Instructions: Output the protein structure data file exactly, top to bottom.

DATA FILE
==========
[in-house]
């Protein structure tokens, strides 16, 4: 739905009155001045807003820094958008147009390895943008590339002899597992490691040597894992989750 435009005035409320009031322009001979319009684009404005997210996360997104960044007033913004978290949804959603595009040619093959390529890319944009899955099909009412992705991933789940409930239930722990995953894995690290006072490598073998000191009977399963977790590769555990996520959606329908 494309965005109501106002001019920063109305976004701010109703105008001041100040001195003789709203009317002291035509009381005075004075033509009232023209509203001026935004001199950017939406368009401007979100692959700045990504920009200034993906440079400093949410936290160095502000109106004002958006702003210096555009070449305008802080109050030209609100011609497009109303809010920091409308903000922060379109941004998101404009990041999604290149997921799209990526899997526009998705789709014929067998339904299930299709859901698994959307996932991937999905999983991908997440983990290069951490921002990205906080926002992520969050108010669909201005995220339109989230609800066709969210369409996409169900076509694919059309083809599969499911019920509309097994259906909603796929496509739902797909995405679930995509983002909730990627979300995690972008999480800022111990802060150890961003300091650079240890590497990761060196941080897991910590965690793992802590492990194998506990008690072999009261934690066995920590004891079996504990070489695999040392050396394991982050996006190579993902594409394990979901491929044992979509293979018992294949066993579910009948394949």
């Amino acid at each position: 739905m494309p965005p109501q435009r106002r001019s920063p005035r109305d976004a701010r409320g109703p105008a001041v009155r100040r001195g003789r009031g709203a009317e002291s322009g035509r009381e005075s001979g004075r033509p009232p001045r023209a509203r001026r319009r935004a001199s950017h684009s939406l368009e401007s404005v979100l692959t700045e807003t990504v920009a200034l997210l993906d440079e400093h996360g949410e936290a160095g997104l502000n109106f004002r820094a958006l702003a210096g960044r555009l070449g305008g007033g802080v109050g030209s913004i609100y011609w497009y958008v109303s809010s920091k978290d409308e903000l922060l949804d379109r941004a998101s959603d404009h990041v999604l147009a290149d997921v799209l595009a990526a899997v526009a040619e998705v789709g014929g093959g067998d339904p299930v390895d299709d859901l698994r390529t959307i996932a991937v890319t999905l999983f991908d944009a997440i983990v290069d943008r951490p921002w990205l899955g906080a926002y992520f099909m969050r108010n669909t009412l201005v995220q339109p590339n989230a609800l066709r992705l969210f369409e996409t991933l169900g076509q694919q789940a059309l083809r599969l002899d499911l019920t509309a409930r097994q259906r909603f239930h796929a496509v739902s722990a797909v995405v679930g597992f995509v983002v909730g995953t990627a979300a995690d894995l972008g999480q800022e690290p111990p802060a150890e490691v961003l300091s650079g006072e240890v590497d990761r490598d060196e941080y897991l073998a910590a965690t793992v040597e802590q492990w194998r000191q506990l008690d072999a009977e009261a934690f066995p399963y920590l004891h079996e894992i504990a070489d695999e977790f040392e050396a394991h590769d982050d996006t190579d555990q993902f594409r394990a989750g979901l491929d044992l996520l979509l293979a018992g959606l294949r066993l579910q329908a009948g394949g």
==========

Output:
[in-house]
């Protein structure tokens, strides 16, 4: 739905009155001045807003820094958008147009390895943008590339002899597992490691040597894992989750 435009005035409320009031322009001979319009684009404005997210996360997104960044007033913004978290949804959603595009040619093959390529890319944009899955099909009412992705991933789940409930239930722990995953894995690290006072490598073998000191009977399963977790590769555990996520959606329908 494309965005109501106002001019920063109305976004701010109703105008001041100040001195003789709203009317002291035509009381005075004075033509009232023209509203001026935004001199950017939406368009401007979100692959700045990504920009200034993906440079400093949410936290160095502000109106004002958006702003210096555009070449305008802080109050030209609100011609497009109303809010920091409308903000922060379109941004998101404009990041999604290149997921799209990526899997526009998705789709014929067998339904299930299709859901698994959307996932991937999905999983991908997440983990290069951490921002990205906080926002992520969050108010669909201005995220339109989230609800066709969210369409996409169900076509694919059309083809599969499911019920509309097994259906909603796929496509739902797909995405679930995509983002909730990627979300995690972008999480800022111990802060150890961003300091650079240890590497990761060196941080897991910590965690793992802590492990194998506990008690072999009261934690066995920590004891079996504990070489695999040392050396394991982050996006190579993902594409394990979901491929044992979509293979018992294949066993579910009948394949």
């Amino acid at each position: 739905m494309p965005p109501q435009r106002r001019s920063p005035r109305d976004a701010r409320g109703p105008a001041v009155r100040r001195g003789r009031g709203a009317e002291s322009g035509r009381e005075s001979g004075r033509p009232p001045r023209a509203r001026r319009r935004a001199s950017h684009s939406l368009e401007s404005v979100l692959t700045e807003t990504v920009a200034l997210l993906d440079e400093h996360g949410e936290a160095g997104l502000n109106f004002r820094a958006l702003a210096g960044r555009l070449g305008g007033g802080v109050g030209s913004i609100y011609w497009y958008v109303s809010s920091k978290d409308e903000l922060l949804d379109r941004a998101s959603d404009h990041v999604l147009a290149d997921v799209l595009a990526a899997v526009a040619e998705v789709g014929g093959g067998d339904p299930v390895d299709d859901l698994r390529t959307i996932a991937v890319t999905l999983f991908d944009a997440i983990v290069d943008r951490p921002w990205l899955g906080a926002y992520f099909m969050r108010n669909t009412l201005v995220q339109p590339n989230a609800l066709r992705l969210f369409e996409t991933l169900g076509q694919q789940a059309l083809r599969l002899d499911l019920t509309a409930r097994q259906r909603f239930h796929a496509v739902s722990a797909v995405v679930g597992f995509v983002v909730g995953t990627a979300a995690d894995l972008g999480q800022e690290p111990p802060a150890e490691v961003l300091s650079g006072e240890v590497d990761r490598d060196e941080y897991l073998a910590a965690t793992v040597e802590q492990w194998r000191q506990l008690d072999a009977e009261a934690f066995p399963y920590l004891h079996e894992i504990a070489d695999e977790f040392e050396a394991h590769d982050d996006t190579d555990q993902f594409r394990a989750g979901l491929d044992l996520l979509l293979a018992g959606l294949r066993l579910q329908a009948g394949g």